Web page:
Form and performance
Archilinea - Prospazio
A car, like a building, is judged not just by its appearance but above all by its performance – which increasingly means high energy efficiency, low fuel consumption, reduced emissions and safety. It is hardly surprising then that the factory buildings used by the world’s leading carmakers should reflect a desire to combine image with green credentials, form with eco-efficiency.
Lamborghini’s Protoshop however marks an entirely new step in the company’s journey of innovation as the first multilevel industrial building in Italy to gain Class A certification.
This quest for excellence would certainly have met with the approval of the company’s founder Ferruccio Lamborghini, who produced tractors before entering the world of Gran Turismo sports cars. According to his biographers, Ferruccio was involved in a heated argument with Enzo Ferrari in which he complained about a number of shortcomings of his Ferrari car, receiving an indignant reply from Ferrari: “The car goes just fine. The problem is that you only know how to drive tractors.” Ferruccio’s response was to build a new sports car from scratch based on his own ideas. Automobili Lamborghini was born and just six months later, in 1963, it displayed its first model at the Turin Motor Show. Within three years, Lamborghini had sealed its place in history with the launch of the legendary Miura. The new Lamborghini complex in Sant’Agata Bolognese, built to accommodate the prototype and pre-series department, was designed by the Modena-based architecture practice Prospazio and extends over an area of around 5,000 square metres on two floors. The design team’s project aimed to meet not just the requirements of a showcase factory but also the functional and spatial needs of the production processes. At the same time, they wanted a building with the highest possible energy efficiency that would maximise environmental performance and reduce management costs. The multilevel structure is built to seismic standards and consists of a frame, columns and beams made of precast reinforced concrete braced by three rigid cores (also made of reinforced concrete) housing the stairwells, lifts and car lifts.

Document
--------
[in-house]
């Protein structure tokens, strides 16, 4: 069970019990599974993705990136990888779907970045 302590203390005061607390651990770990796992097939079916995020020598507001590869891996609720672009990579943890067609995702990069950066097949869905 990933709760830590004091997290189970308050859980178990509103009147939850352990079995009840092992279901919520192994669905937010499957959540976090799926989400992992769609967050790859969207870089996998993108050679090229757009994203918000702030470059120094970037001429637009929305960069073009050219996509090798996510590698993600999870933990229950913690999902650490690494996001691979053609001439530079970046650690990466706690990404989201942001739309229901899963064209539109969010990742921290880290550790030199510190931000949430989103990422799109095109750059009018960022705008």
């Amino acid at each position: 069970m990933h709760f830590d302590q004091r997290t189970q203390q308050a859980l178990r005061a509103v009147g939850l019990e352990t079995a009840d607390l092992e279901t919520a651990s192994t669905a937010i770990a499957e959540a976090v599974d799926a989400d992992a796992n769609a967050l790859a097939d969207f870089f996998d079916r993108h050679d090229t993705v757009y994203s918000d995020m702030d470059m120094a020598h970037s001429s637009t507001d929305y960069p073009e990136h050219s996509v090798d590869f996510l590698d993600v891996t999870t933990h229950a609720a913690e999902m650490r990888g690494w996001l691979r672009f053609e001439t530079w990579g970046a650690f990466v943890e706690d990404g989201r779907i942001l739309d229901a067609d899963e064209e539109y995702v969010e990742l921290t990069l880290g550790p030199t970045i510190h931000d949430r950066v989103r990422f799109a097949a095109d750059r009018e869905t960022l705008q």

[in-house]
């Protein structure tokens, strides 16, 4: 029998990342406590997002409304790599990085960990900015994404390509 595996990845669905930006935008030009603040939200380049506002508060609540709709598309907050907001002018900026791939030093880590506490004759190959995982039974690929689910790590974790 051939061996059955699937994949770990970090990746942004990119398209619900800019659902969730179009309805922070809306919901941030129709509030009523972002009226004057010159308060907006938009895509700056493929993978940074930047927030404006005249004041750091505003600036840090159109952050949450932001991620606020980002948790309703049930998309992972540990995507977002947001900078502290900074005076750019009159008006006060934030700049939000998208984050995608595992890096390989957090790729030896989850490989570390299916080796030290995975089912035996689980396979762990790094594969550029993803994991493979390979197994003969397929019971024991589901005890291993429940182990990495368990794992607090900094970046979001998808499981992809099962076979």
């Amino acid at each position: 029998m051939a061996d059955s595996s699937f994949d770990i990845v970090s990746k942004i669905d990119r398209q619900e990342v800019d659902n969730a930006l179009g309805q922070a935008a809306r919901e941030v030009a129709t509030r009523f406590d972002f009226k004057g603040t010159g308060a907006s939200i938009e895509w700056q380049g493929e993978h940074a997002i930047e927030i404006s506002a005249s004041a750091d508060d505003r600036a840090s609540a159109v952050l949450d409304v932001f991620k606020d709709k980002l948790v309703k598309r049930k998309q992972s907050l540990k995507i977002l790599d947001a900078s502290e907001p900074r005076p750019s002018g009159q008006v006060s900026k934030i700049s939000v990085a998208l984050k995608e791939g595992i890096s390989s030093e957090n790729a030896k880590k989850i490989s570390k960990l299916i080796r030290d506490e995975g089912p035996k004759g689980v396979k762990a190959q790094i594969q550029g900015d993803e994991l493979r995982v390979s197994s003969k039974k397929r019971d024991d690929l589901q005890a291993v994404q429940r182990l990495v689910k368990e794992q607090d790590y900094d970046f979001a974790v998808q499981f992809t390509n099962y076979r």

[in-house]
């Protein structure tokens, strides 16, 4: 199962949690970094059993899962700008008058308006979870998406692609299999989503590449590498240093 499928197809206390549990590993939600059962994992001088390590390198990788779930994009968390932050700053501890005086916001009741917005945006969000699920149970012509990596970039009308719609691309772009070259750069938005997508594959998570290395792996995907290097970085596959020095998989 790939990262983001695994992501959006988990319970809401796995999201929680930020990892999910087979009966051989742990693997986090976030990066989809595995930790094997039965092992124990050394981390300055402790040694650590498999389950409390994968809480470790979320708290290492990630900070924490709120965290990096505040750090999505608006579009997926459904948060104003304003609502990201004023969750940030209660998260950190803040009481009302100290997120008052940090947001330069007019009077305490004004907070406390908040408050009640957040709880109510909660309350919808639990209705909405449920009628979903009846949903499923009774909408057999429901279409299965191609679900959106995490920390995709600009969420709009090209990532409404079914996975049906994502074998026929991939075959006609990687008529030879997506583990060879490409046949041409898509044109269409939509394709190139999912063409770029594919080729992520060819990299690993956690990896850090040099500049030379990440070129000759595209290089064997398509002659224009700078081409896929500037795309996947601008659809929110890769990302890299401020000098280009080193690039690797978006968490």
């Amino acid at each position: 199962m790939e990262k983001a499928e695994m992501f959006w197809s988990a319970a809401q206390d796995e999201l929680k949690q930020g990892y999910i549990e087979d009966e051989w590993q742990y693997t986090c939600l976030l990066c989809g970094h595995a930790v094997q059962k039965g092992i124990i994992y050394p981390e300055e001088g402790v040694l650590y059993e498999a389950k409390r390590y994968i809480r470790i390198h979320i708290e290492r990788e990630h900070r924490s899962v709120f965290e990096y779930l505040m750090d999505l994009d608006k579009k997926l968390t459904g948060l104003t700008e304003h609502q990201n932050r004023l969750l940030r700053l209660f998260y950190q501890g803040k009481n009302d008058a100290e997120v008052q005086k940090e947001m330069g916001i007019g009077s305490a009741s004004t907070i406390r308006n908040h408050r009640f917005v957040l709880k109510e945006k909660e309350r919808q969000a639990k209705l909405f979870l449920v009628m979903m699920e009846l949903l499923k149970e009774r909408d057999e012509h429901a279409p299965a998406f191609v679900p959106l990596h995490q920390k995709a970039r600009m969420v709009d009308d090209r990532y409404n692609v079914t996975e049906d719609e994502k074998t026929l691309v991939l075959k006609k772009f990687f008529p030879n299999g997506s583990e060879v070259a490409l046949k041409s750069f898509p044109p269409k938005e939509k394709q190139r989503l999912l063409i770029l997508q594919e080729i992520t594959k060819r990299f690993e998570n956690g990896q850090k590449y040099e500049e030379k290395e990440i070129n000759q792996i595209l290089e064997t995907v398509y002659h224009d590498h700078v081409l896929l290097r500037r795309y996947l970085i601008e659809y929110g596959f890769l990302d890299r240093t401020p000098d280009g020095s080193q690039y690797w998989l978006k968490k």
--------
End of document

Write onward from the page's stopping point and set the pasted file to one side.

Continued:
One of the key architectural and energy saving features is the insulated and ventilated shell that encloses the entire building. It consists of insulating rockwool panels with a total thickness of 14 centimetres and an external protective casing of Lea Slimtech ultra-thin porcelain laminate sheets. These innovative products are based on a sophisticated industrial process and come in the extra-large dimensions of 3 metres by 1 metre with a thickness of just 3 millimetres. The Lea Slimtech sheets, in the Nero Lamborghini colour created specially by Lea Ceramiche for this project, were installed in a horizontal layout. An exposed anchoring system was used to fix them to a substructure sized in such a way as to create a ventilated air gap between the cladding and the insulation. The natural ventilation optimises the façade’s summertime performance, improving internal comfort and guaranteeing the correct heat and humidity balance of the wall/insulation.
Thanks to the shell construction solutions combined with a heat-pump air-conditioning system and an automatic and remotely controllable lighting system, the building is able to reduce atmospheric CO2 emissions by almost 33,000 kilograms a year and achieve energy savings of more than 53,000 kWh a year, in keeping with Lamborghini and Audi’s mission to become zero-impact companies.
Lea Ceramiche, Slimtech series
Water absorpion (ISO 10545-3): ≤0,1%
Chemical resistance (ISO 10545-13): UHA ULA
Resistance to deep abrasion (ISO 10545-6): ≤ 145 mm3
Stain resistance (ISO 10545-14): compliant
Frost resistance (ISO 10545-12): compliant
Modulus of rupture and breaking strength (ISO 10545-4): > 35 N/mm2
Slip resistance (DIN 51130): R9
Thermal shock resistance (ISO 10545-9): compliant